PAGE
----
Wayward CEOs had barely finished their perp walks before a handful of number-crunching companies began vying to provide definitive rankings of how well corporations are governed. To date, though, no clear leader has emerged.
Into this fray now steps Standard & Poor's. On Oct. 15, S&P announced the U.S. launch of its own corporate rating service--an early warning system for Enron (ENRNQ)-style meltdowns in the making. S&P, like BusinessWeek a division of The McGraw-Hill Companies (MHP), believes it has a better way. While its rivals plan to sell ratings to investors, S&P will apply the same model it uses for its debt ratings--selling the service to companies instead. The idea is that a good score will help companies attract investors.
But success will be far from a slam dunk. With new governance rules already on tap from the New York Stock Exchange and the Sarbanes-Oxley Act, many companies may view a rating as redundant. Positive rankings may be suspect because S&P will be paid by the companies it ranks. And since it will be up to those companies to decide whether to disclose their rankings, it's unlikely that lousy scores will be publicized, at least initially. Says Patrick McGurn, vice-president for proxy adviser Institutional Shareholder Services, which provides a similar service: "The fear is that it's the proverbial tree that falls in the forest and no one hears it."
S&P will use securities filings, interviews with management and directors, and nonpublic information such as board minutes to generate scores for shareholder rights, disclosure practices, and board processes. The 1-to-10 ratings could cost up to $100,000.
Some governance advocates maintain that giving a client the publishing option will work in S&P's favor. Companies will have nothing to lose and everything to gain by seeking a ranking. Institutional investors, meanwhile, say they'll pressure companies to obtain a rating and make it public. Says Andrew A. Davis, president of Davis Selected Advisors, which manages $40 billion: "For larger companies the pressure to bring these ratings to the fore will be unbearable."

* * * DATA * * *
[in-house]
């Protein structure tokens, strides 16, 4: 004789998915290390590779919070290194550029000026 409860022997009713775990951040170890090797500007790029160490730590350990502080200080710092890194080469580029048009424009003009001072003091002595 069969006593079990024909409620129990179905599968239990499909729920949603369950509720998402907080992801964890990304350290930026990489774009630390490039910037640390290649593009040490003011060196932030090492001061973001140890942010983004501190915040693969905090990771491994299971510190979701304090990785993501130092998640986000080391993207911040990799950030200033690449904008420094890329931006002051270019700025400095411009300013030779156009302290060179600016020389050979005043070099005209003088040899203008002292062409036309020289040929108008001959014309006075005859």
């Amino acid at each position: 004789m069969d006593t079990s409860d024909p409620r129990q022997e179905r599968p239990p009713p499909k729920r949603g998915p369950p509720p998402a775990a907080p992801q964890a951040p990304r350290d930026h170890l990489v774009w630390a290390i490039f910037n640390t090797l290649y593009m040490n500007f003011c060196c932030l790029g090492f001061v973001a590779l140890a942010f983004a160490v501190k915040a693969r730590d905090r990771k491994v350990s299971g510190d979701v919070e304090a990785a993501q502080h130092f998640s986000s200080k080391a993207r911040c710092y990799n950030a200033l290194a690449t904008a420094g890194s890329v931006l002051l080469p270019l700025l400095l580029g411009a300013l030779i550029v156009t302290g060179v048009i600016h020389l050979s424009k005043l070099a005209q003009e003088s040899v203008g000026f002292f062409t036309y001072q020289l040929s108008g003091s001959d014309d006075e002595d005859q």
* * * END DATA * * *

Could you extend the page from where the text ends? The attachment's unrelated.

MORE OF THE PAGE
In recent months, a stampede of companies have been developing their own rankings. ISS began ranking the Russell 3000 in June and now provides ratings, free to subscribers, on 9,000 companies. Using publicly available data and company input, ISS ranks on 62 data points--everything from audit fees to insiders who have side deals with the company. The Corporate Library, Investor Responsibility Research Center, and Governance Metrics International plan to launch similar services.
S&P says its access to company insiders and internal documents will make for a more nuanced rating. But some critics believe the client relationship may taint the scores. "Could [the rating] be influenced by the fact that they're being paid by the company?" says Peter R. Gleason, research director at the National Association of Corporate Directors. "I think that is a question."
Some also wonder why companies will spring for a governance rating that, unlike some bond ratings, are not required by law. But clearly S&P hopes its grades become a kind of Good Housekeeping Seal of Approval that companies can't pass up. And it is counting on investors, burned time and again, to insist on it. By Louis Lavelle in New York, with Amy Borrus in Washington